Peace Corps Volunteer Teaches Ballet to Help Girls in Costa Rica Build Self-Confidence
WASHINGTON, D.C., Dec. 22, 2014 – Peace Corps volunteer Eve Solomon of Ross, California, is helping girls in her small Costa Rican community develop self-confidence and healthy lifestyle habits by introducing them to ballet. Solomon, who studied dance for more than 13 years prior to her service, has been teaching after-school ballet classes to 24 of her elementary school students, and eight of them were recently selected to dance in a holiday performance of The Nutcracker in San José.
“When word got out that I had studied ballet and was thinking of giving classes, there was so much interest that I had no choice but to follow through with the idea,” said Solomon, a graduate of Barnard College who has been teaching English in Costa Rica since 2013.
Solomon started teaching ballet classes last October after noticing a lack of extracurricular activities available to girls in her village. Students attend school for only 4 ½ hours each day, and girls are often expected to return home to care for their younger siblings. After receiving donated leotards, tights and slippers from Marin Ballet, her ballet academy in the U.S., Solomon was able to offer classes to girls who couldn’t afford to buy the appropriate attire. Before she knew it, she was teaching nearly one-third of the girls at her school.
During a ballet field trip, Solomon’s students met with the director of Escuela de Ballet Clásico Ruso – a renowned ballet school in the capital city – who was so impressed by their enthusiasm for ballet that she invited them to audition for their upcoming performance of The Nutcracker. Solomon held tryouts to select which students would go to the auditions.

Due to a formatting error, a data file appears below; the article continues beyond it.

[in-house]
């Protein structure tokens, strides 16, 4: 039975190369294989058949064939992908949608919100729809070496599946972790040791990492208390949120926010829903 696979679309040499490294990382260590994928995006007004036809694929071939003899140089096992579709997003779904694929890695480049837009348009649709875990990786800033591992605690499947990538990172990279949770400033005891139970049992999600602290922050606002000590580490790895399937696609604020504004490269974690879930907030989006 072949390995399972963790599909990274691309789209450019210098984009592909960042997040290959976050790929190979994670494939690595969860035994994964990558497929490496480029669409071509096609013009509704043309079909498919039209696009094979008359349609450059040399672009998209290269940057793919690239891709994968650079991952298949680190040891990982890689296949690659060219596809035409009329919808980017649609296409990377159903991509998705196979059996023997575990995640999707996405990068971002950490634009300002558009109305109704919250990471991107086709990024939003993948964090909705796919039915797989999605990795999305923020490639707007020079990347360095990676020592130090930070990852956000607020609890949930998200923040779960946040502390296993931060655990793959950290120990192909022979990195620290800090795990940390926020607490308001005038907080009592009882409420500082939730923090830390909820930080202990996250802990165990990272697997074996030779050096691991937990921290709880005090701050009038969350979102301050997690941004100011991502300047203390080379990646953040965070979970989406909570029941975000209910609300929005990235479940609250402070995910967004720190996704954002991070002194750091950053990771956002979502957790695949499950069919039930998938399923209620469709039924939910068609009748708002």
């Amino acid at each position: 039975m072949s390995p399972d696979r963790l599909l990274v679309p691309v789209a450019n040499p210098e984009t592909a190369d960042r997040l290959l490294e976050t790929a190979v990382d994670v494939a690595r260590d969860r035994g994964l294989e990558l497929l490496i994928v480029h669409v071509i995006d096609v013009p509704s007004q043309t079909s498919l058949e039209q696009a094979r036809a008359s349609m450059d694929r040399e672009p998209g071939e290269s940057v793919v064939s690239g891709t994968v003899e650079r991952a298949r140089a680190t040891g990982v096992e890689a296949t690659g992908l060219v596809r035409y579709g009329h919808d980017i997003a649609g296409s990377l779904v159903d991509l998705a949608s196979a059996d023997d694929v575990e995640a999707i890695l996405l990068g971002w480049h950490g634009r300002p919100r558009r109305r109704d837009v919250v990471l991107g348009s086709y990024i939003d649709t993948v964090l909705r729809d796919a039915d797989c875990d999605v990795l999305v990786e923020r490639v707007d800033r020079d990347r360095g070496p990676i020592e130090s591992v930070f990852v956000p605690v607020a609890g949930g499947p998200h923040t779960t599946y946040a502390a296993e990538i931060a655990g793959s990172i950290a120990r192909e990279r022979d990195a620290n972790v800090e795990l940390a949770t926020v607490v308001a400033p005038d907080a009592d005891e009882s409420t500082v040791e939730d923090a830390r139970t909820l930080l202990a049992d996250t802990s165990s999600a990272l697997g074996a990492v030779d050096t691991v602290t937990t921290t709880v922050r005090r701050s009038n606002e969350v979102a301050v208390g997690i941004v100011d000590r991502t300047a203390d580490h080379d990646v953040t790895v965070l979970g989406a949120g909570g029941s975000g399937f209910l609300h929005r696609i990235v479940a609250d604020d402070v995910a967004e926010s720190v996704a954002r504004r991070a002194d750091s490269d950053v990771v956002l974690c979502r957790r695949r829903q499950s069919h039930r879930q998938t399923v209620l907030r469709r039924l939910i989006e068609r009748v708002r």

“I wish they could have all gone, but because of space, I held an in-town audition and sent eight of the most dedicated students to San José,” she said. “When all eight were chosen for The Nutcracker, we were so excited! It was an opportunity nobody ever imagined these girls would have.”
With the help of funds from the Peace Corps Partnership Program (PCPP), Solomon chartered a bus to take the performers and two chaperones to weekly rehearsals at Escuela de Ballet Clásico Ruso, and to cover hotel costs for the girls and their parents during the week of the performance. She also worked with students’ parents and the local development association to update their practice studio with ballet barres and a much-needed coat of paint.
“After months of waking up as early as 3:00 a.m. to attend rehearsals in San José, the girls finally had their on-stage debut in front of a packed house, including more than 60 community members who came from our town to see them perform,” Solomon said. “Everyone was so proud, and because parents were the drivers of this project and involved in every step of the process, they now have their foot in the door with a professional ballet school so they can collaborate on future projects without my assistance.”
Solomon has already seen self-confidence and ambition among her students grow. She plans to continue teaching ballet classes throughout the remainder of her service and has identified a teacher to take over when she leaves. Solomon hopes her example will influence others in the community to offer more extracurricular activities for girls.
“These young girls have gained so many skills and learned that through perseverance and dedication, they can achieve their dreams,” she said. “They’ve shown their community that through hard work and a little bit of faith, the seemingly impossible can become a reality.”